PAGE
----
The Vietnam War is sometimes termed a forgotten war. Neglected by Australian literature until relatively recently, it seems it was the war that most of us wanted to forget. The last and most prolonged proxy battle of the Cold War, it saw Australians become increasingly divided. Should the country be at war at all, or had it been manipulated into involvement by its political leaders? Did people have the right to take to the streets and protest about the war? And just how far was the security intelligence organization prepared to go to silence the protesters?
These issues offer endless possibilities for writers of fiction and yet they have been little used.
When she looked for lists of fiction, what she found (as did I) was mostly written by American males. She finds this lack “puzzling” because so much of what happened then has relevance to now. For example, 50 years after that war, we are still confronting “those trade-offs between surveillance and security on the one hand, and personal liberty on the other”; we are still involved in unwinnable wars; and protests still generate conflict. She concludes by wondering whether it will take more time “before novelists find the Vietnam War period appealing” and “before publishers do as well”. Or, maybe it’s that “too many people remember that period with distaste” and we need to wait until the next generation is interested in historical fiction featuring the Vietnam War. I have no answers, but, like Booth, I do find it curious.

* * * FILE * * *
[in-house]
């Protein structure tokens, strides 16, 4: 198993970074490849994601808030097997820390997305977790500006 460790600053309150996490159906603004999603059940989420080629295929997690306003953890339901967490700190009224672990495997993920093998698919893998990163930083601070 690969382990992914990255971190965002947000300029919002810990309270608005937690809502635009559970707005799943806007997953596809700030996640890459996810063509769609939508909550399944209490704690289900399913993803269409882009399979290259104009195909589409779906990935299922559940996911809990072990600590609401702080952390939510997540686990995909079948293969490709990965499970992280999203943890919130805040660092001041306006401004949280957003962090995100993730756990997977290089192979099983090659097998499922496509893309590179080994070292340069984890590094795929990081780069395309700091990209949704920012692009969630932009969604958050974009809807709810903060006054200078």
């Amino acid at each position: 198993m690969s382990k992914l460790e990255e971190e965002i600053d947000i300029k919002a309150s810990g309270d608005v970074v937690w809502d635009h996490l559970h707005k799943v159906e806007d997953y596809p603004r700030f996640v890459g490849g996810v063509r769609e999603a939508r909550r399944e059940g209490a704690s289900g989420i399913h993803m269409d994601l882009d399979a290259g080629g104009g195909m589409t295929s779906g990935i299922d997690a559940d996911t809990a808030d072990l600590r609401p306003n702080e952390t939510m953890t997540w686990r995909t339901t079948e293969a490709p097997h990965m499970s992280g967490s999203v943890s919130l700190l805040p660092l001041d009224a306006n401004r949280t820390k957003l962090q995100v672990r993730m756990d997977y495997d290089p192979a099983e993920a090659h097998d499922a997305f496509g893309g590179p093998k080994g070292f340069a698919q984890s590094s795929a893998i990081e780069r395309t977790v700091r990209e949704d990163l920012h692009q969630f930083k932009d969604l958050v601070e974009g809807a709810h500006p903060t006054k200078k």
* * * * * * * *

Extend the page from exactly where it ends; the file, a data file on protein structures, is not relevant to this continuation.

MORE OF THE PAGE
However, Davis observes that some of Australia’s non-Vietnam war literature might, in fact, be a response, to it. One critic, he writes, has suggested that the authors of some of our First World War novels, such as McDonald’s 1915 (1979) and Malouf’s Fly away Peter (1982), “may have chosen the divided, angry and anguished climate of that time as their setting as a means of dealing indirectly with Australia’s part in the Vietnam War, where similar social schisms greeted Australian involvement”. An interesting explanation, though these could also have been a reaction to the increasing interest in “celebrating” war? Further, Davis says that the same source has suggested that “the Vietnam War is the hidden subject” of some novels set in Southeast Asia, like Christopher Koch’s The year of living dangerously (1978) and Blanche d’Alpuget’s Turtle Beach (1981). Another interesting point.
Finally, Davis suggests early in his paper, and reiterates it at the end, that the anti-war novel has a long tradition in Australian literature, and that “this has been influential in shaping the attitudes of subsequent generations of Australians to their country’s history”.
What say you?
- Alison Booth. 2015. Australian Fiction and the Vietnam War
- Geoffrey V. Davis. 2017. ‘”Wars Don’t End When the Fighting is Over”: Adib Khan’s Homecoming and the Australian Literature of the Vietnam War’, in The Journal of the European Association for Studies of Australia, 8 (2): 32-45